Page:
State officially announces nation's first drinking water standard for hexavalent chromium

By CMTA Staff

Capitol Update, Aug. 29, 2013 Share this on FacebookTweet thisEmail this to a friend

As expected, state officials with the Department of Public Health (DPH) have officially announced the first-in-the-nation drinking water standard for hexavalent chromium.

At 10 parts per billion for the hexavalent form of chromium, the standard is 500 times greater than the non-enforceable public health goal set two years ago by the state Environmental Protection Agency (CalEPA). This is five times less than the current total chromium standard of 50 ppb, which includes both trivalent chromium (chromium-3) and chromium-6. The federal MCL for total chromium is 100 ppb.

Chromium-3 is harmless and actually a required nutrient, while chromium-6 may pose a risk of cancer when ingested.Hexavalent chromium (Chrome-6) occurs naturally, but is also an industrial contaminant whose profile was elevated in the 2000 movie "Erin Brockovich." The movie portrayed the small California town of Hinkley's fight over their contaminated water supply, a result of industrial releases.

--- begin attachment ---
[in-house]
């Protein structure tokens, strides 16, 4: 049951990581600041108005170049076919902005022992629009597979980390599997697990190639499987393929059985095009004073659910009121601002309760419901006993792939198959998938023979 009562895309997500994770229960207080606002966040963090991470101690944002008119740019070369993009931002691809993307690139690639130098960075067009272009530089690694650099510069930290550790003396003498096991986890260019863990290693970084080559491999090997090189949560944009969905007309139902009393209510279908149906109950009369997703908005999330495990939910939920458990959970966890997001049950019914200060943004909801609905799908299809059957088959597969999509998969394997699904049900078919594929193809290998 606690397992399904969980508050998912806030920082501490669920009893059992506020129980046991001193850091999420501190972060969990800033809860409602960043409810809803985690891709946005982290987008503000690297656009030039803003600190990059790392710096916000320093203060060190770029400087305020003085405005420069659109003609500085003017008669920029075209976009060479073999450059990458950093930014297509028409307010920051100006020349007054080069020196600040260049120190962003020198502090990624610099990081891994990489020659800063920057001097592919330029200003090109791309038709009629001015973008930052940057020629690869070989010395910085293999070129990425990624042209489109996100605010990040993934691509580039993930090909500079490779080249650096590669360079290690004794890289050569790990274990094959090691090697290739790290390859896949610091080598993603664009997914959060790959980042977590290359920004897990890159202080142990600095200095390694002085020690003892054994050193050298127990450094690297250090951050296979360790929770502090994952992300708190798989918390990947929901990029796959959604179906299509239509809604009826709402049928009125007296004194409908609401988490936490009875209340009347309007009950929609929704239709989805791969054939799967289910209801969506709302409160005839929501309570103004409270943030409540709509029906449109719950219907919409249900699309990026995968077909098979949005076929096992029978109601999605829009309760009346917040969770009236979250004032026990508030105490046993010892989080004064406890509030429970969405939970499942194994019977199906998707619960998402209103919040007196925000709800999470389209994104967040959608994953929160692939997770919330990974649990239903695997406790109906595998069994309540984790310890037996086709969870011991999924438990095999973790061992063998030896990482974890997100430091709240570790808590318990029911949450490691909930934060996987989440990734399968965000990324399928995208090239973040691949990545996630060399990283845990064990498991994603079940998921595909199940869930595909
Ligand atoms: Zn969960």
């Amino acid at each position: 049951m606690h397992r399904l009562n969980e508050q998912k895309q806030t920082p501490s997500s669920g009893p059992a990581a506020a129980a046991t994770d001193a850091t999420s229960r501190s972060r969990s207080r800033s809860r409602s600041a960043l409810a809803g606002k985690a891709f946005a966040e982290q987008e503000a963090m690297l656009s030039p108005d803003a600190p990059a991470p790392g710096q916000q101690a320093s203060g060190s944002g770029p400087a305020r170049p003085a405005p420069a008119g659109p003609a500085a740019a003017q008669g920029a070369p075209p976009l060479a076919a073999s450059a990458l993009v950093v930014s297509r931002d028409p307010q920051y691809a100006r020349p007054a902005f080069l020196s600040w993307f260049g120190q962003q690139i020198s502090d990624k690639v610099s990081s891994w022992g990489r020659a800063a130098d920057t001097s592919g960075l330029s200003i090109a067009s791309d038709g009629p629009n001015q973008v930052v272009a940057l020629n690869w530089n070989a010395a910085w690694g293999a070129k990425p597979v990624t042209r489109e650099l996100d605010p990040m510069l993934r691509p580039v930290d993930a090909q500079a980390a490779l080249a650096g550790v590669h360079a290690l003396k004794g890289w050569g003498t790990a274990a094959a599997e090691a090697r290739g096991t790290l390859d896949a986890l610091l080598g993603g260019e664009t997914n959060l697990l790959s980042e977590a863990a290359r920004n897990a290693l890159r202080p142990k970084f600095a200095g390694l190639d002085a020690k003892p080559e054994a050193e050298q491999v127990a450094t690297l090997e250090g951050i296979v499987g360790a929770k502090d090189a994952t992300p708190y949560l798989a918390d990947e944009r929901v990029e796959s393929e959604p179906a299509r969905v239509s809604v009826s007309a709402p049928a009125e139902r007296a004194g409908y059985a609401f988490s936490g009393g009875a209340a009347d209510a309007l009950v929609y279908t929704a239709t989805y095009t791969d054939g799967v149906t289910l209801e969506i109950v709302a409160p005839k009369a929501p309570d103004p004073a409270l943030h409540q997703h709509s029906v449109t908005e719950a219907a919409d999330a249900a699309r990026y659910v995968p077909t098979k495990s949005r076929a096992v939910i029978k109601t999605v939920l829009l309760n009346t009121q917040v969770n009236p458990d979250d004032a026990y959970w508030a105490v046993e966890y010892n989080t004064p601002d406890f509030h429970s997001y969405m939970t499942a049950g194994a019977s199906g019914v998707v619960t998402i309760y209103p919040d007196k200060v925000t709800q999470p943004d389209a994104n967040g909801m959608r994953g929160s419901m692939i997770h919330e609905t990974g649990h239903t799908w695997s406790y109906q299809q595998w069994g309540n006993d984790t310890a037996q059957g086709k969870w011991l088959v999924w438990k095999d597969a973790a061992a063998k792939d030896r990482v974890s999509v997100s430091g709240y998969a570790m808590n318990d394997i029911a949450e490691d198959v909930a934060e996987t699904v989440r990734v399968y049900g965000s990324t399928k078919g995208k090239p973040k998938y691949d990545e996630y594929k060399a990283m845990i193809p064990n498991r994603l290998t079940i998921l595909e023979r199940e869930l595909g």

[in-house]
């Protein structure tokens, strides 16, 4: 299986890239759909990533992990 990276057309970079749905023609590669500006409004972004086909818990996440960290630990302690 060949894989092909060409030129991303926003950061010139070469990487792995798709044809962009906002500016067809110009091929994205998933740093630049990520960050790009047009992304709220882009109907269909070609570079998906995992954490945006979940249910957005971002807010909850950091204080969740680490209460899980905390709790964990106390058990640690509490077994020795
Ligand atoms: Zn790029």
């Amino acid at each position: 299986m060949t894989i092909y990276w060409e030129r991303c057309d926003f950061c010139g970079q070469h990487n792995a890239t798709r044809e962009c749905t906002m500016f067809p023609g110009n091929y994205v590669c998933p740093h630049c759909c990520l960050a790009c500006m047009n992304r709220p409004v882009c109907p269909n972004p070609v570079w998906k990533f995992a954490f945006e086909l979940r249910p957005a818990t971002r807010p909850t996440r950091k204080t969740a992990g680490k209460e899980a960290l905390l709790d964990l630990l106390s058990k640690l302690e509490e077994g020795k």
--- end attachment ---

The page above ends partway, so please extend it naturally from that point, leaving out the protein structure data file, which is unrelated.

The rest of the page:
DPH suggests the proposal is a balance of public health, cost and treatment technology, but have also acknowledged that economic impacts were also an important consideration. The environmental and public health community oppose the proposed limit, suggesting that the level is far too high, even though the Natural Resources Defense Council (NRDC) originally pushed the state to issue the delayed standard. The business community and most water purveyors feel that this standard is still too low given the results of an extensive mode of action study released earlier this year.

With the formal announcement, DPH has opened a comment period through October 11th and will hold public hearings in Sacramento and Los Angeles that same day to receive verbal comments.

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